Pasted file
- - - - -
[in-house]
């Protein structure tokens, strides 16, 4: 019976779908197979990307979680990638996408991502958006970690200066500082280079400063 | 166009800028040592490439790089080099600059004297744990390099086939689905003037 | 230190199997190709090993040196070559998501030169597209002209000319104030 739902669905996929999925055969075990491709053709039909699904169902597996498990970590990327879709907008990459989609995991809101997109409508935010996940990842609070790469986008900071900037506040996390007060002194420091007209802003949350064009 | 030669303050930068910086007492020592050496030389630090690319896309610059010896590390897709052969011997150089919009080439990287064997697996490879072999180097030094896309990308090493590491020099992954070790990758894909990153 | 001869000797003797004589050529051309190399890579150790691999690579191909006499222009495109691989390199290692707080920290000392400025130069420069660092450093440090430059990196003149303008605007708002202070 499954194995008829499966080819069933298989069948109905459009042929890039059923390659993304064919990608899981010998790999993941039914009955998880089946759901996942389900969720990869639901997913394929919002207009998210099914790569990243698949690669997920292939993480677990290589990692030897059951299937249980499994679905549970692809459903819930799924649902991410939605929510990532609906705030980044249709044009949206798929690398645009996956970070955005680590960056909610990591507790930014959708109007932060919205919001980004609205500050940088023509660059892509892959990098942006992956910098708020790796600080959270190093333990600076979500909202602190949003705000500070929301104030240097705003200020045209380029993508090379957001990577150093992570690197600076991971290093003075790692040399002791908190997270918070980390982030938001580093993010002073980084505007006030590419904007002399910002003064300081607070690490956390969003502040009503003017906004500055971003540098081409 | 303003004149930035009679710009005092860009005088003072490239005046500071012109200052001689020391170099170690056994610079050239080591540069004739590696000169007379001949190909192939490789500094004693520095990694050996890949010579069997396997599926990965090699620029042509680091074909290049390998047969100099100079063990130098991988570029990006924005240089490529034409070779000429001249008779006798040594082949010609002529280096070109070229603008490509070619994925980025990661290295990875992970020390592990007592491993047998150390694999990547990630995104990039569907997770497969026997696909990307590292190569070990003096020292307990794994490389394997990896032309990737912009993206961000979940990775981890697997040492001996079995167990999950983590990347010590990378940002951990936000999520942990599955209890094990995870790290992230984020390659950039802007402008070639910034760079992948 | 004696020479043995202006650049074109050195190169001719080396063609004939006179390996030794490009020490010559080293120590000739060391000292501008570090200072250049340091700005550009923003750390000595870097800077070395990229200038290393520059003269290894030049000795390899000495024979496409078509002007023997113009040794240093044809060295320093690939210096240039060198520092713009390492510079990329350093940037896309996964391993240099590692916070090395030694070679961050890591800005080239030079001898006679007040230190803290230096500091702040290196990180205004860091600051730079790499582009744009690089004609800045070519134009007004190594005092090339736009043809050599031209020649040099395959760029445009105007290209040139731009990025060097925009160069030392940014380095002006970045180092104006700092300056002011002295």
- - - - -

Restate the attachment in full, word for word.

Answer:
[in-house]
């Protein structure tokens, strides 16, 4: 019976779908197979990307979680990638996408991502958006970690200066500082280079400063 | 166009800028040592490439790089080099600059004297744990390099086939689905003037 | 230190199997190709090993040196070559998501030169597209002209000319104030 739902669905996929999925055969075990491709053709039909699904169902597996498990970590990327879709907008990459989609995991809101997109409508935010996940990842609070790469986008900071900037506040996390007060002194420091007209802003949350064009 | 030669303050930068910086007492020592050496030389630090690319896309610059010896590390897709052969011997150089919009080439990287064997697996490879072999180097030094896309990308090493590491020099992954070790990758894909990153 | 001869000797003797004589050529051309190399890579150790691999690579191909006499222009495109691989390199290692707080920290000392400025130069420069660092450093440090430059990196003149303008605007708002202070 499954194995008829499966080819069933298989069948109905459009042929890039059923390659993304064919990608899981010998790999993941039914009955998880089946759901996942389900969720990869639901997913394929919002207009998210099914790569990243698949690669997920292939993480677990290589990692030897059951299937249980499994679905549970692809459903819930799924649902991410939605929510990532609906705030980044249709044009949206798929690398645009996956970070955005680590960056909610990591507790930014959708109007932060919205919001980004609205500050940088023509660059892509892959990098942006992956910098708020790796600080959270190093333990600076979500909202602190949003705000500070929301104030240097705003200020045209380029993508090379957001990577150093992570690197600076991971290093003075790692040399002791908190997270918070980390982030938001580093993010002073980084505007006030590419904007002399910002003064300081607070690490956390969003502040009503003017906004500055971003540098081409 | 303003004149930035009679710009005092860009005088003072490239005046500071012109200052001689020391170099170690056994610079050239080591540069004739590696000169007379001949190909192939490789500094004693520095990694050996890949010579069997396997599926990965090699620029042509680091074909290049390998047969100099100079063990130098991988570029990006924005240089490529034409070779000429001249008779006798040594082949010609002529280096070109070229603008490509070619994925980025990661290295990875992970020390592990007592491993047998150390694999990547990630995104990039569907997770497969026997696909990307590292190569070990003096020292307990794994490389394997990896032309990737912009993206961000979940990775981890697997040492001996079995167990999950983590990347010590990378940002951990936000999520942990599955209890094990995870790290992230984020390659950039802007402008070639910034760079992948 | 004696020479043995202006650049074109050195190169001719080396063609004939006179390996030794490009020490010559080293120590000739060391000292501008570090200072250049340091700005550009923003750390000595870097800077070395990229200038290393520059003269290894030049000795390899000495024979496409078509002007023997113009040794240093044809060295320093690939210096240039060198520092713009390492510079990329350093940037896309996964391993240099590692916070090395030694070679961050890591800005080239030079001898006679007040230190803290230096500091702040290196990180205004860091600051730079790499582009744009690089004609800045070519134009007004190594005092090339736009043809050599031209020649040099395959760029445009105007290209040139731009990025060097925009160069030392940014380095002006970045180092104006700092300056002011002295």